AMDG. There is one overriding principle for life:  Ad majorem Dei gloriam or its abbreviation often put at the top of letters or other personal writing, AMDG.  It is the Latin motto of the Jesuit order which means “For the greater glory of God”.  That is to discern God’s will for our lives and try to follow His will in everything we do as we serve Him and His people either as a leader or as a member of a team working with others, all contributing to the family, the community, the parish, and/or the organization that produces a good or a service.  Remember the little way of St. Therese, the Little Flower; “Do little things well for the love of God”.  Upon getting out of bed every day, say a short morning offering to the Lord everything you do that day.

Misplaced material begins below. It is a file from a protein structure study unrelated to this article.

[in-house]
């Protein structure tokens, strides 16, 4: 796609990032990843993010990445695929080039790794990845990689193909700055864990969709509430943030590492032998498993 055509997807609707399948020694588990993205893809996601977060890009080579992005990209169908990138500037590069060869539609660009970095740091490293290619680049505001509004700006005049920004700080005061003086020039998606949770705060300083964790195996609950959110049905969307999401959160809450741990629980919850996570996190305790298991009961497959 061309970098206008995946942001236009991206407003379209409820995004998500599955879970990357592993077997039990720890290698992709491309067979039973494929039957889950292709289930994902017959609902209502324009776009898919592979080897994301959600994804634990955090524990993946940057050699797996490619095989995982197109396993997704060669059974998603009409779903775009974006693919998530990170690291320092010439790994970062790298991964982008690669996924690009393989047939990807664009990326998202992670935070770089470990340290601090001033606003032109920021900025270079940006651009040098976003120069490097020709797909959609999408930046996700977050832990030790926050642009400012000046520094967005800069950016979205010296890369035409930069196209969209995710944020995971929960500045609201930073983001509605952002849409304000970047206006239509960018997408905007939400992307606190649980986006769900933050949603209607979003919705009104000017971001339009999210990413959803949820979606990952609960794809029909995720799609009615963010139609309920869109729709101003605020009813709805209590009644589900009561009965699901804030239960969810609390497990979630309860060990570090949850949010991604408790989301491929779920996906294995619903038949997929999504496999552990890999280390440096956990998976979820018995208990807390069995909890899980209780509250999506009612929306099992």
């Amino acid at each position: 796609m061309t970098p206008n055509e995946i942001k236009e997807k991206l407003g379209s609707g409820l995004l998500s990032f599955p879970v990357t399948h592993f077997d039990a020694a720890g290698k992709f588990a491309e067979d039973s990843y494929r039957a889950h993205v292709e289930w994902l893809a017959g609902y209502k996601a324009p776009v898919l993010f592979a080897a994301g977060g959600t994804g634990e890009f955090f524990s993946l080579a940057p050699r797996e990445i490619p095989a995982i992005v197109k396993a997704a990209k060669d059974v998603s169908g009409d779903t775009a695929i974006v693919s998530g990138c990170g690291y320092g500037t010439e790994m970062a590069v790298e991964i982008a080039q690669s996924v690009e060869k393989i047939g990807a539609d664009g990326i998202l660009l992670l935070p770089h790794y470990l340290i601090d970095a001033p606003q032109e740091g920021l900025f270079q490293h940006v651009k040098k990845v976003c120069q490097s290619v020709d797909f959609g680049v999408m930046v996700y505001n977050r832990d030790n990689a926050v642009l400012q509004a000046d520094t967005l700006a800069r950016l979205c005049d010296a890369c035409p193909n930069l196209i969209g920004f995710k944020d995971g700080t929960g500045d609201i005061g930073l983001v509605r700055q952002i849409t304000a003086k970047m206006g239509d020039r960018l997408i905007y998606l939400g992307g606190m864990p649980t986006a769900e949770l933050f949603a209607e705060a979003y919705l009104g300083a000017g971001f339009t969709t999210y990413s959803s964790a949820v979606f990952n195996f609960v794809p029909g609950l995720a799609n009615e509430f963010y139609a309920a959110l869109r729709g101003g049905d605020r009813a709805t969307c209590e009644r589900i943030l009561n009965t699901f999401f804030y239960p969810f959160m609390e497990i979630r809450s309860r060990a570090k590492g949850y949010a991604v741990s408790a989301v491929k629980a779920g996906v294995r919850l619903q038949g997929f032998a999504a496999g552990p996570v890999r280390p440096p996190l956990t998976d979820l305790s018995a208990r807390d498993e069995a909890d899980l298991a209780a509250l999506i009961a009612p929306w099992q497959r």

Every one of us can do something to further Christ’s kingdom on earth……a kingdom where love prevails and people care about each other instead of taking each other…….in the family, in the parish, in the community, in the organization where we work in little or big ways by prayer and example, by word and deed.  Work for something bigger than yourself.  Even the bedridden can make a most valuable contribution by offering his/her sufferings to God as a dynamic prayer for the Church, the Missions, a better world, and for his loved ones.  Every saint had to suffer before reaching glory and sooner or later we will suffer also.  Properly taken as a preparation for eternity, suffering can lead to sanctity.  “No cross, no crown”.  No life is a waste as long as s/he surrenders him/herself to the will of God, prays, tries to love, and aspires to serve others in little or big ways.